Thursday, October 6, 2016

Fracking In The Bakken -- Signs Of Life? October 6, 2016

This may not mean a thing, but over the past couple of days, I've seen Hess report wells being completed without going to DUC status. There's a slight hint that operators may be starting to frack again in the Bakken. As it stands, I do not see there is any way that operators can get all their DUCs fracked before the "statute of limitations" run out -- two years to get a well completed now in the Bakken is the rule, rather than the one-year rule that was in place for decades.

When I was back in the Bakken there was a new fracking company: Liberty Frac, headquartered out of Denver (previously reported). They bought Sanjel (bankrupt). Liberty Frac had five frack spreads in North Dakota/Montana but were in the process of moving three of those teams to the Permian, leaving two in the Bakken.

Stroh Wells Have Been Updated

Link here.  The update shows the cumulative production of these wells as of 8/16, and reflects the transfer of the OXY USA wells to Lime Rock Resources.

Notes to the Granddaughters 

This is so cool. Two days ago, I learned yesterday, Arianna's teacher asked the students if they knew whether koalas preferred chocolate or fruit, generally speaking? Arianna, age 13, did not understand the question. Then her teacher wrote it on the board, and immediately Arianna recognized it as a mnemnic for taxonomic classification. I was so incredibly impressed.

She said another student then recognized the mnemonic, but Arianna was first. I was so incredibly proud and impressed.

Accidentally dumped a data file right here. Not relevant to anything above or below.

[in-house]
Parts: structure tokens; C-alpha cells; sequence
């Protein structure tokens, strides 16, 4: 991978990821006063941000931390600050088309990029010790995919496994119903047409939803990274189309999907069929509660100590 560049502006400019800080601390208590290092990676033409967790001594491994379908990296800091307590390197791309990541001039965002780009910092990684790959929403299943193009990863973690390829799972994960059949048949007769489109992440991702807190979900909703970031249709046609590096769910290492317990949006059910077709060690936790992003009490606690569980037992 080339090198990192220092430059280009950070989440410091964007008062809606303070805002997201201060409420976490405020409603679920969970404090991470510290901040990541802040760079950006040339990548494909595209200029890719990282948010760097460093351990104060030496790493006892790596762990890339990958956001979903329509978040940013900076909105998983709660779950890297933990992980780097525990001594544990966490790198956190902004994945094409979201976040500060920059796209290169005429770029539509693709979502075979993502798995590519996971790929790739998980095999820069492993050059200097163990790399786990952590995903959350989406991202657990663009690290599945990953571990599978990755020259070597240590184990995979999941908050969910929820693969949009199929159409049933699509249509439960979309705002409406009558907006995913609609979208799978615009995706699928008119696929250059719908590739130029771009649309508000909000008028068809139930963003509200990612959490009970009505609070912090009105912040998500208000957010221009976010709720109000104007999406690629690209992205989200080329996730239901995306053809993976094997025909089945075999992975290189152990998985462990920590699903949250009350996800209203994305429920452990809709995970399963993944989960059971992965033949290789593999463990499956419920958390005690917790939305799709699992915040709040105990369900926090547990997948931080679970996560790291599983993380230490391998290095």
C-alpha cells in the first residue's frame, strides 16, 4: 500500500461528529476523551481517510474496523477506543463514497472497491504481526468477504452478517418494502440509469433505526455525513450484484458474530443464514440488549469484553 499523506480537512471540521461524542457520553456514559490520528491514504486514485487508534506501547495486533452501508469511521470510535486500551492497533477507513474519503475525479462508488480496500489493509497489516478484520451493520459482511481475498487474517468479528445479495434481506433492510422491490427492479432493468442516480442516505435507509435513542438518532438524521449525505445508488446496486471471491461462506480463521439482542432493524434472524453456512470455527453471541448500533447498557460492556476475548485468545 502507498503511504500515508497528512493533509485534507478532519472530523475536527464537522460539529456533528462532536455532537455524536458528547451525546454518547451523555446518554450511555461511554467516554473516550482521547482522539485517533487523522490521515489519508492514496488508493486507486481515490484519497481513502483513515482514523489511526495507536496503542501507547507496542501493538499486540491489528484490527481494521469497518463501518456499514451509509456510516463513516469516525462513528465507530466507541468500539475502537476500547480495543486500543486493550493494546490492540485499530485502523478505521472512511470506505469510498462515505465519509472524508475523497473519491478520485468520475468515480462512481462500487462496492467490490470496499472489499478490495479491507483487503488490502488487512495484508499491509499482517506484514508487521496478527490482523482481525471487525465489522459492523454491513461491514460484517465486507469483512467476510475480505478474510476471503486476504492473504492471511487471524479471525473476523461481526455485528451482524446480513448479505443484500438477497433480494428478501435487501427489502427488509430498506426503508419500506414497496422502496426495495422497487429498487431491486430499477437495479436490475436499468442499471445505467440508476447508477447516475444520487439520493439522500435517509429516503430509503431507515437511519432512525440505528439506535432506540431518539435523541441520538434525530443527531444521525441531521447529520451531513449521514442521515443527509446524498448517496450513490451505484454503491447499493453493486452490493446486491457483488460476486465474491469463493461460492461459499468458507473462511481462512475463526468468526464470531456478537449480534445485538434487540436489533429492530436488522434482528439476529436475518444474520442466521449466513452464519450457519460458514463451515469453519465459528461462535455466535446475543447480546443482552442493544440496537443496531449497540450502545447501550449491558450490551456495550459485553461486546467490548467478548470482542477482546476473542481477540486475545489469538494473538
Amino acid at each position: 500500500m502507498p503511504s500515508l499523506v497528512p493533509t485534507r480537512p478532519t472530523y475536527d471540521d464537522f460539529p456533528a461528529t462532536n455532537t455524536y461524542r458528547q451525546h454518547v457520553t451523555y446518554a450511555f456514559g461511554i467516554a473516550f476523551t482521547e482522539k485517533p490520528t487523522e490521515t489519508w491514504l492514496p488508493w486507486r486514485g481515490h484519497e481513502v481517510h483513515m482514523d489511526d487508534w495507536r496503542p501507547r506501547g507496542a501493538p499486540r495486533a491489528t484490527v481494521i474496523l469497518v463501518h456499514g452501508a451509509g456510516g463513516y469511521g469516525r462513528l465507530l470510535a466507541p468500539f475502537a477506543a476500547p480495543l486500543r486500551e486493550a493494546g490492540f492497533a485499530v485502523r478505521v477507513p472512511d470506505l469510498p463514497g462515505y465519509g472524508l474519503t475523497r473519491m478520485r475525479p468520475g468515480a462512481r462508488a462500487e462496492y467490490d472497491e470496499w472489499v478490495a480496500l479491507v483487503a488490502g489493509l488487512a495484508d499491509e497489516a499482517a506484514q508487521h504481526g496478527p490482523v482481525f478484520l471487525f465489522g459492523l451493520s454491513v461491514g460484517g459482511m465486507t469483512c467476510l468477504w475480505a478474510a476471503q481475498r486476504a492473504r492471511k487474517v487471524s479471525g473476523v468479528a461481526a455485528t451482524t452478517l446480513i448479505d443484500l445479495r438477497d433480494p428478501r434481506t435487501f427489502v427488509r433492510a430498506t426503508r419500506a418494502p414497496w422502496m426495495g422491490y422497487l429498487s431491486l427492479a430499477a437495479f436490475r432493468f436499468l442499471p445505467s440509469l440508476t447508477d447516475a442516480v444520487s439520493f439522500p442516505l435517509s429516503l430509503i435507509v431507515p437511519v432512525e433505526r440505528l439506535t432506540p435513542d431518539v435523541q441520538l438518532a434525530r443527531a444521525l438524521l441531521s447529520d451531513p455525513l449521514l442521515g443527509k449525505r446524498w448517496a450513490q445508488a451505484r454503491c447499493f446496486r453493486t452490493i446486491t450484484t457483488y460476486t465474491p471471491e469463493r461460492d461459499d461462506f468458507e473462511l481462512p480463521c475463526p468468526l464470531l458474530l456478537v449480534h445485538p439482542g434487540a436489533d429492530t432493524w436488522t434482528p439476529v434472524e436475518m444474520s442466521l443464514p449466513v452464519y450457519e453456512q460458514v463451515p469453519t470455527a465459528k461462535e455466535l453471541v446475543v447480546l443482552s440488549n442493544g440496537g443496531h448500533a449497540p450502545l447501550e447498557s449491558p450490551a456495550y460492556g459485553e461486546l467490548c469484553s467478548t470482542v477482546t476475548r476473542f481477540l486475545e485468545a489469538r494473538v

Years ago, probably when Arianna was in second grade -- at least that's when she said she learned a mnemonic from me, she told the teacher -- she and I worked out our own mnemonic. She was really, really involved in girl scouts in Boston at the time, and this was the mnemonic we had come up with on our own: King Phillip carried off funny girl scouts. I had forgotten the "D" -- domain, but that could easily be added, "Did King Phillip carry off funny girl scouts?"

But one gets the point.

Arianna and Ian were on their way to water polo and I was driving them. I asked them if they knew the three domains and they did: archaebacteria, bacteria, and eukaryota. I guess "archaebacteria" is already outdated, and the proper term is Archaea.

They also knew that there are six kingdoms of life: two of the kingdoms are prokaryotes (aracheae and bacteria) and four are eukaryotes (protista, fungi, animalia, and plantae). That's where we stopped. Ian was laughing; he said researchers had discovered a seventh kingdom but one year later that kingdom was "gone." That kingdom, he laughed, didn't last a year. I said that was like Pluto, once a planet, but then not a planet. He explained to me why that analogy did not work. Whatever. LOL.

I then asked if they knew the organelle in animal cells that provided energy for the cell? They knew it was the mitochondria and they knew the energy organelle in plants: chloroplasts. They knew about "iron" in animal cells but I was finally able to introduce them to something they did not know:that the "counterpart" in plants cells to "iron" was "magnesium."

To which Ian said that "made sense," that it was "iron" in animal cells and "magnesium" in plant cells. I did not know why that "made sense," but it was clear I was dealing with a 13-year-old who was smarter than I and decided it was best to let Ian and Arianna go back to discussing whatever they were discussing.

I went back to Sophia, who was in the car seat behind me, and have her point out the red lights and the green lights at intersections -- something she just started doing this past week.  I am still able to keep up with Sophia, but I think Arianna and Ian, age 13, are now beyond what I can impart to them. LOL.

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